When reviewing the literature on visual literacy and multimedia, Topper (n.d.) discusses models of symbolic representation. In a world where "traditional educational materials are prominently textual" (Topper, n.d.) Topper believes that language is often ambiguous, but visual expressions of ideas help people reach a common understanding. Through using technology tools available to represent ideas visually, students begin "to construct their own representations of the phenomena they are studying" (Topper, n.d.). Further, visual representations are useful to students with nontraditional learning styles. Individual students learn best when information is provided in their preferred learning style (Riding & Grimley, 1999).

Find additional online resources about digital media and how teachers and students are using digital media for teaching and learning on Alice Christie's Digital Media Page and Alice Christie's HomePage.

Students build visual literacy by using numerous visualization tools such as iMovie™, PowerPoint™, Kidspiration™ or Inspiration™. These tools help students clarify and organize their thinking, reinforce understanding, integrate new knowledge, and identify misconceptions. Such concept map or multimedia presentations help students build their critical thinking skills (IARE, 2003).

Gold (2002) notes that when teachers and students focus on communication skills, multimedia can be instrumental in achieving language arts goals. In this study we used digital video, rather than the written word, as our medium for communication. Such media are characterized by Lemke (2001) as "real world tools to accomplish 21st century work. These tools are supported by the conceptual and contextual framework that facilitates communication and collaboration" (Lemke, 2001).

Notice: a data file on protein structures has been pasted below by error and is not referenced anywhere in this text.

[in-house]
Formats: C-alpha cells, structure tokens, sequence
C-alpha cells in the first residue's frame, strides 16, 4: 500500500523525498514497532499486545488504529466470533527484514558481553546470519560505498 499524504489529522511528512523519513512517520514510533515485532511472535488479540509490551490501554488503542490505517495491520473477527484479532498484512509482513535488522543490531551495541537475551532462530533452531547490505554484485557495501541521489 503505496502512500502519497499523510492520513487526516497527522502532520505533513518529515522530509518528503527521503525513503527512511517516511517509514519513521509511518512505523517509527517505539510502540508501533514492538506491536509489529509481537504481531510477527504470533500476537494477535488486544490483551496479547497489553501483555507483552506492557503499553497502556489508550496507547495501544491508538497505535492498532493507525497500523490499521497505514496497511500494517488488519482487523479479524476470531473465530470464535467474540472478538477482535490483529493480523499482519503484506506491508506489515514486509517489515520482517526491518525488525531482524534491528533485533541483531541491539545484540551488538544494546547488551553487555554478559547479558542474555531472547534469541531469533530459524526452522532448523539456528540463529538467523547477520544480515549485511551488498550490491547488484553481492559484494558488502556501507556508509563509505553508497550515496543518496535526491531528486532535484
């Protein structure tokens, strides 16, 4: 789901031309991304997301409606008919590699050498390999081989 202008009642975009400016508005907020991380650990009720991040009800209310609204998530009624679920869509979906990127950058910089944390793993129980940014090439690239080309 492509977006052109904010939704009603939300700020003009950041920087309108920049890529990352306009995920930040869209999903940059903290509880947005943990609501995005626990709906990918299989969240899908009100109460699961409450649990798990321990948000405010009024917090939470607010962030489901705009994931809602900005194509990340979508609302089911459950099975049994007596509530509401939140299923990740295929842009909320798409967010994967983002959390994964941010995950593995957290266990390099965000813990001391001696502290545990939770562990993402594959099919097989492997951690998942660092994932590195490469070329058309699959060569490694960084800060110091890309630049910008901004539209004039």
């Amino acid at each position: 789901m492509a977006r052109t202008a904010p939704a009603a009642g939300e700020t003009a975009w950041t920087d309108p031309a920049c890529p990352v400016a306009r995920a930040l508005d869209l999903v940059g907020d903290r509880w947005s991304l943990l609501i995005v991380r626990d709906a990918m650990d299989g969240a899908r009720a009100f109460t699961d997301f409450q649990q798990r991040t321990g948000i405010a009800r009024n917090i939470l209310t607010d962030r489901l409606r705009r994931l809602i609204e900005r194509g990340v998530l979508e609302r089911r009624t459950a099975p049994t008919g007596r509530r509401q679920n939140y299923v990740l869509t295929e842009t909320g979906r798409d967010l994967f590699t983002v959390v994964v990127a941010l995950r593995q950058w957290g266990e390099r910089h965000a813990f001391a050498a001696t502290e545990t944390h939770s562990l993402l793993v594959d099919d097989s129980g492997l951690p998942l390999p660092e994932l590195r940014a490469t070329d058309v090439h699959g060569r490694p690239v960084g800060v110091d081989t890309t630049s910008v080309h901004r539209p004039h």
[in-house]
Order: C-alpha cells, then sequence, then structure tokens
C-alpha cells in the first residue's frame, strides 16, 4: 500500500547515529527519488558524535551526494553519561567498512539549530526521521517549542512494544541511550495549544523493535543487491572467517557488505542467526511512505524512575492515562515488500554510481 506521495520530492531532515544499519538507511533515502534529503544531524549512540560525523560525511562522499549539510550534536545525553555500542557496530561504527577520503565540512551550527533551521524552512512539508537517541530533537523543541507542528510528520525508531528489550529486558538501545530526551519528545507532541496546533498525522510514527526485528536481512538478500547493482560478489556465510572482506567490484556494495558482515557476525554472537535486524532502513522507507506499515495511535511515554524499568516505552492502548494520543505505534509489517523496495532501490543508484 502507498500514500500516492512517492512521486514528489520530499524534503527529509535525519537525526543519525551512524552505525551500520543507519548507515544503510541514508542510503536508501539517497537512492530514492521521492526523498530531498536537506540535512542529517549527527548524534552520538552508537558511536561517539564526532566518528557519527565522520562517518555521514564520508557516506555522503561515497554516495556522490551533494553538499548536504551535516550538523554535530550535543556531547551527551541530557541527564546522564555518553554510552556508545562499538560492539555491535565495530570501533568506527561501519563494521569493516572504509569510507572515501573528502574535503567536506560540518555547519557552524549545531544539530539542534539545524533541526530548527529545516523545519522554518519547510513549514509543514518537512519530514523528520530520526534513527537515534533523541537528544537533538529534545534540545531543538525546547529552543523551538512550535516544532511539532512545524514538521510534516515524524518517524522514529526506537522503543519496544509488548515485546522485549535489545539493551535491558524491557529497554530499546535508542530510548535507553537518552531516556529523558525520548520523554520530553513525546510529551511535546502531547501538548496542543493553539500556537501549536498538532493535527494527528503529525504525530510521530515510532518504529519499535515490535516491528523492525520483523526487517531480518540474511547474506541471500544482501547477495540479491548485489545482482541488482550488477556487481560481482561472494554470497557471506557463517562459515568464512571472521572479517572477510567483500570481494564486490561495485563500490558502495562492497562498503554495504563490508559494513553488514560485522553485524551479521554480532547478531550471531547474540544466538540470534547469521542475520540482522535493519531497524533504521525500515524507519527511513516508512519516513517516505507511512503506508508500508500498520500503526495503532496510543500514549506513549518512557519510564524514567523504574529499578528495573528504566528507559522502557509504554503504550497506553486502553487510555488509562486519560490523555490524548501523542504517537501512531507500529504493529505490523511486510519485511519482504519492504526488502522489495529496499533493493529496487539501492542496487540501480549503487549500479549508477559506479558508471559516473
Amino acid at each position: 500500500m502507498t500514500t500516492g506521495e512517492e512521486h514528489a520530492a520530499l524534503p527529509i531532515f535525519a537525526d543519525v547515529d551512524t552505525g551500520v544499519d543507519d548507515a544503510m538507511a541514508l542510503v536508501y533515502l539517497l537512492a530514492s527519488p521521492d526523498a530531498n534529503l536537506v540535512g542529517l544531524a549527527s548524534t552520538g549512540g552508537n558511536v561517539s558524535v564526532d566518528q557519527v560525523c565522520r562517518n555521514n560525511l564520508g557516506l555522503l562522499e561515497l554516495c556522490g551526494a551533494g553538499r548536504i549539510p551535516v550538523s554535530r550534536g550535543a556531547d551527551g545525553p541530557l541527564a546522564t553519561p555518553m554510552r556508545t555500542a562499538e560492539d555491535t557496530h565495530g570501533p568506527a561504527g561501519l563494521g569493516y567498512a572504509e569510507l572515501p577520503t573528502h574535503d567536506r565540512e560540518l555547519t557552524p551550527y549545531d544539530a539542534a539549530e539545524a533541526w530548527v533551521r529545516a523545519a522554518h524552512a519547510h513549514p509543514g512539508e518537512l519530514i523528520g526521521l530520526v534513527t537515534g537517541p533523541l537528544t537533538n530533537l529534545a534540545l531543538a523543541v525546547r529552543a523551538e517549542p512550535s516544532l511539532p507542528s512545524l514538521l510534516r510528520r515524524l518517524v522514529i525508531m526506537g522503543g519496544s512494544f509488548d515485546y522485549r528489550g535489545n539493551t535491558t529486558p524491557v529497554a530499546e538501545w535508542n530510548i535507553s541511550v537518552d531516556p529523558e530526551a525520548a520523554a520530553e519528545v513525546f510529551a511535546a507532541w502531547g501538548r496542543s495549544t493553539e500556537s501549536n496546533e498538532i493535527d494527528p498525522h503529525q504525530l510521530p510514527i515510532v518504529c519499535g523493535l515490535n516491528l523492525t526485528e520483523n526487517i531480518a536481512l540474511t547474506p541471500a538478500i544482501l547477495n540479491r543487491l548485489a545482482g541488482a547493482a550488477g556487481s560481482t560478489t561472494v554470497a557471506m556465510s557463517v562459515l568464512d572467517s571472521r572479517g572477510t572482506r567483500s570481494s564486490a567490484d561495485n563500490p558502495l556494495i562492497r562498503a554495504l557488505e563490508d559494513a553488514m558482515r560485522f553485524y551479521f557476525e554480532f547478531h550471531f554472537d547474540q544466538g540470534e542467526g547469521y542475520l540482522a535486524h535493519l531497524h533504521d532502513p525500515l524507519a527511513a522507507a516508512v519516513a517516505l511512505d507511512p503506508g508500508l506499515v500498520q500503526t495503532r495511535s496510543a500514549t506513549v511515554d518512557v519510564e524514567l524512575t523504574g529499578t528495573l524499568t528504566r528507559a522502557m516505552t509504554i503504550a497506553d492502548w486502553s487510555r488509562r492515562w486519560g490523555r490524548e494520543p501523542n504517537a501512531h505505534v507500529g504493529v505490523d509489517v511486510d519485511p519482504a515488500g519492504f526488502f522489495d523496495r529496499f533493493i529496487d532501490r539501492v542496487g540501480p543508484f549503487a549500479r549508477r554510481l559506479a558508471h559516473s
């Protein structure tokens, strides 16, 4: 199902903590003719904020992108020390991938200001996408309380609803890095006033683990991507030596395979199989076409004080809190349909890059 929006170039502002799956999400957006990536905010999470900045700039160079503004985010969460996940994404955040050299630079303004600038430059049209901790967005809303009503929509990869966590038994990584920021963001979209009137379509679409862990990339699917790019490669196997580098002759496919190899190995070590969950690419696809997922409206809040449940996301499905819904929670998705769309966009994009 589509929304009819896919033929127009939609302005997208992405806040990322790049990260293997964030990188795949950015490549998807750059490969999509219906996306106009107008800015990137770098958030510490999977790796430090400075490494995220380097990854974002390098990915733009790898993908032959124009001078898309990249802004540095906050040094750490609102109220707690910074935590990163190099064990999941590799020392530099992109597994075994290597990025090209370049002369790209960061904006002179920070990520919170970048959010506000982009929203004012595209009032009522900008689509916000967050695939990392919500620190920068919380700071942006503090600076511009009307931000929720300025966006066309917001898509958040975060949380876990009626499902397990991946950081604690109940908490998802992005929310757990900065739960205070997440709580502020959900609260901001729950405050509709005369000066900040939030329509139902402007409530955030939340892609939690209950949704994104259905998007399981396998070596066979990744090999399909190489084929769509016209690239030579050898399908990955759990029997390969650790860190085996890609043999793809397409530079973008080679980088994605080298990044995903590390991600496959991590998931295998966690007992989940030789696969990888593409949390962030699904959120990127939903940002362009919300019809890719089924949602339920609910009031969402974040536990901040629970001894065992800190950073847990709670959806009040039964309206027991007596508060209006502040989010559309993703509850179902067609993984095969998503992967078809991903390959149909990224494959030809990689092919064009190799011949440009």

Another advantage of the use of multimedia is the flexibility of learning it provides. Students have more choices regarding mode of presentation than in a more traditional learning environment. Coupled with choice of content, students feel greater control over their learning efforts. (Riding & Grimley, 1999). In addition, these researchers believe that "this choice is likely to increase with each new generation of material" (Riding & Grimley, 1999, p. 55).

Since the use of digital media as a technology tool to enhance learning is fairly new to K-12 schools, there are a limited number of studies or thought pieces on this topic. Hoffenberg and Handler (2001) do shed light on this emerging new tool, however. They indicate that "students find video motivational, and more important, they demonstrate higher-level thinking skills when producing digital video clips" (p. 11). They cite the experience of a California teacher who believes that digital video gives his students a voice; further, his students are no longer working for grades, but because they enjoy digital video production. They conclude that "meaningful tools in the hands of students create lifelong learners, preparing our students for the challenges they will face in a digital world" (Hoffenberg and Handler (2001), p. 15).

In this digital world, today's students are not just information consumers; they are information producers (Gold, 2002; Christie, 2003). Using iMovie™, PowerPoint™, or Web editing tools, teachers and students become authors who share their creative efforts with local and global communities. Once students assume ownership of their work, their learning knows no bounds (Christie, 2003). With broader audiences, students put more care and energy into their work. They no longer are "doing an assignment" for their teacher, they are producing works that will be viewed by audiences near and far. One student summarized this change in attitude and learning when she said "I no longer work for a grade, I work because lots of other students and teachers will see my work. I want it to be the best I can do" (Christie, 2002).

This visual literacy project is based on constructivist principles and uses technology tools available to K-16 educational settings to help teachers and students become information producers in the digital world in which we live.

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Meridian: A Middle School Computer Technologies Journal
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Volume 8, Issue 1, Winter 2005
ISSN 1097 9778